I shalln't respond to this, because this is going to be a nice thread about the beauties and wonders of Canada. Right, fellows? All about wonderful Canada.
  • OptimusMatt

    Posts: 1124

    Jun 23, 2008 6:38 PM GMT
    Oh, don't forget Canadian "Cops" - quite possibly the funniest thing to watch right after American "Cops"

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    Jun 23, 2008 6:50 PM GMT
    UncleverName sort of summed things up!
    There is no perfect political system, but I like the fact that our Prime Minister is the head of the party that wins power, and is not elected on their own. Our head of state is actually Queen Elizabeth the Second, who is represented in Canada by our Govenor General. Largely a ceremonial position they do have the right to exercise some authority and provide rather dignified leadership that rises above party politics.
    Universal health care is not without problems but does guarantee everyone to medical help. Also proud of our gun control laws which are some of the toughest in the world. While we are small in population size check out the statistics on crime rates and you will see a large difference.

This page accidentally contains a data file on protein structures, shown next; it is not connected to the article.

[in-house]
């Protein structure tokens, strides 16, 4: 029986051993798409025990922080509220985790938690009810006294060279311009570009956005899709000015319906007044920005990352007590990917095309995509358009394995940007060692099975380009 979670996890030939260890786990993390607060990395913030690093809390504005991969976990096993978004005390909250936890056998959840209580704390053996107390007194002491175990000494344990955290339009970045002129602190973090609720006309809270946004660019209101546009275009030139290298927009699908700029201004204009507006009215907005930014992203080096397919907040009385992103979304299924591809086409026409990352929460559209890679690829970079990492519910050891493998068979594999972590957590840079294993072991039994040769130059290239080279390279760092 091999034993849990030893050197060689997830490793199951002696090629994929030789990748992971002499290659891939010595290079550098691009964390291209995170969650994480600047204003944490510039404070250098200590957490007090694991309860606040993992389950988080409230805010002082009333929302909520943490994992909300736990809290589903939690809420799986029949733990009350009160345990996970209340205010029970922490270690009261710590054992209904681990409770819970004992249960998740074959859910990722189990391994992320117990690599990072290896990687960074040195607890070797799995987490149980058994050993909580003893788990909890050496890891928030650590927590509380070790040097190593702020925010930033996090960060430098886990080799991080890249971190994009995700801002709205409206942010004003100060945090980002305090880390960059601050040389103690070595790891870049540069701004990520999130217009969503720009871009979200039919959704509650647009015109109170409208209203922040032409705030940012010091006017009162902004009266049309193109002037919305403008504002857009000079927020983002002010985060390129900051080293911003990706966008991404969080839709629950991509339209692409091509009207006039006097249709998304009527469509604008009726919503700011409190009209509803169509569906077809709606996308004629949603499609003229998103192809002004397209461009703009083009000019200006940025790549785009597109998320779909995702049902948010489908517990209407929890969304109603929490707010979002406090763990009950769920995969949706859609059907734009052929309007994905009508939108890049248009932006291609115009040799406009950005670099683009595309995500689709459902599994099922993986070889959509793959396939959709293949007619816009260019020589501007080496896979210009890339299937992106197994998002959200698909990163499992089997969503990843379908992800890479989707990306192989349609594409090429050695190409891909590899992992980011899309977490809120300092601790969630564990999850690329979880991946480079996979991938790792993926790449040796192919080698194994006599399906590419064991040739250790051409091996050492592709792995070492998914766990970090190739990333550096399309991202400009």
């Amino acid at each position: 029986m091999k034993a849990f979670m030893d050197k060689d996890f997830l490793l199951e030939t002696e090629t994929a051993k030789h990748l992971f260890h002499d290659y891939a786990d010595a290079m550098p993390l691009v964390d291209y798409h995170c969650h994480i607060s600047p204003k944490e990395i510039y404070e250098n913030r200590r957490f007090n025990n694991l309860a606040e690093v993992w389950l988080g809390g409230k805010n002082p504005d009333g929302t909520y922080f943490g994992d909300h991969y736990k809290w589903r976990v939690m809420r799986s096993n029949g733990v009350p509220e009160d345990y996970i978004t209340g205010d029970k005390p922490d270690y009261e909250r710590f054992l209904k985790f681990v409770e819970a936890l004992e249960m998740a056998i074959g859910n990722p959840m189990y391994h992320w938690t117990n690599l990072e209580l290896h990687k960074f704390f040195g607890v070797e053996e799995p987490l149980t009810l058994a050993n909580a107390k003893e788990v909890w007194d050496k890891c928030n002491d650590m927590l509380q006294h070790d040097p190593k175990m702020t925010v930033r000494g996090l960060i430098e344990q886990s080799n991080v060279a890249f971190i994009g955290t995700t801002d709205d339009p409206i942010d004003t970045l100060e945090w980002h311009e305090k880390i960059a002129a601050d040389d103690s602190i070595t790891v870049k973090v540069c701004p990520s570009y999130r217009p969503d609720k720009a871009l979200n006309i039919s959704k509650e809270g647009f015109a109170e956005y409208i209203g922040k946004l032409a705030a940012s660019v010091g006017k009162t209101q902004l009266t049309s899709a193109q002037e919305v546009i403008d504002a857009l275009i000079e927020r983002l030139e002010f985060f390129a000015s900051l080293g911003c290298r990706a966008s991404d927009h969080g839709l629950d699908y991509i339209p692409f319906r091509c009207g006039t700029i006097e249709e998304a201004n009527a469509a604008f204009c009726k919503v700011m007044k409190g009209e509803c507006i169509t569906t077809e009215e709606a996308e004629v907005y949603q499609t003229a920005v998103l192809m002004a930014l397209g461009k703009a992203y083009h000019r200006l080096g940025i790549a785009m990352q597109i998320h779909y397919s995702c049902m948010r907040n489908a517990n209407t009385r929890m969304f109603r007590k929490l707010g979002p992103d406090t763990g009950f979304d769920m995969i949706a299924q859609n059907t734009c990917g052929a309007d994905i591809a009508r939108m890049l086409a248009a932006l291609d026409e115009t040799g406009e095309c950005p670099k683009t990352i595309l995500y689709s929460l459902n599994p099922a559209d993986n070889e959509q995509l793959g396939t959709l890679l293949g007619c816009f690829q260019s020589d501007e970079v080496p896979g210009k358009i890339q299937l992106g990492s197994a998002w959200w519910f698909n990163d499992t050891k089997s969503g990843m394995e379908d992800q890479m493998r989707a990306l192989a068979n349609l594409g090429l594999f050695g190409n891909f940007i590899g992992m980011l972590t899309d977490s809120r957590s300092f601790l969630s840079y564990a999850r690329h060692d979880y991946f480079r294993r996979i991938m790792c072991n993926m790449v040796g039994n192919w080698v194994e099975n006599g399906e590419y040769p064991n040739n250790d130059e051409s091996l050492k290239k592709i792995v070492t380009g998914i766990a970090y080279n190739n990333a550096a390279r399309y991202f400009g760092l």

Being from Ottawa, I would like to extol the virtues of living here, or visiting! Lots of parks, green space, museums and other cultural activities. There are festivals year round that include Winterlude when the Rideau Canal is frozen over and turned into the worlds largest skating rink; and North America's largest Dragon Boat race festival that just occured over the weekend! We have four complete and different seasons, so always depends on when you want to come visit!
    Price wise I think most items are comparable, but the advantage of the strong U.S. dollar is now a thing of the past as our currency is on par! The best suggestion for you DJBens77 is come explore for yourself! Each province has a tourism website along with one for Canada -so check them out and come on up! All the big cities have pride festivals too, the one in Ottawa is at the end of August!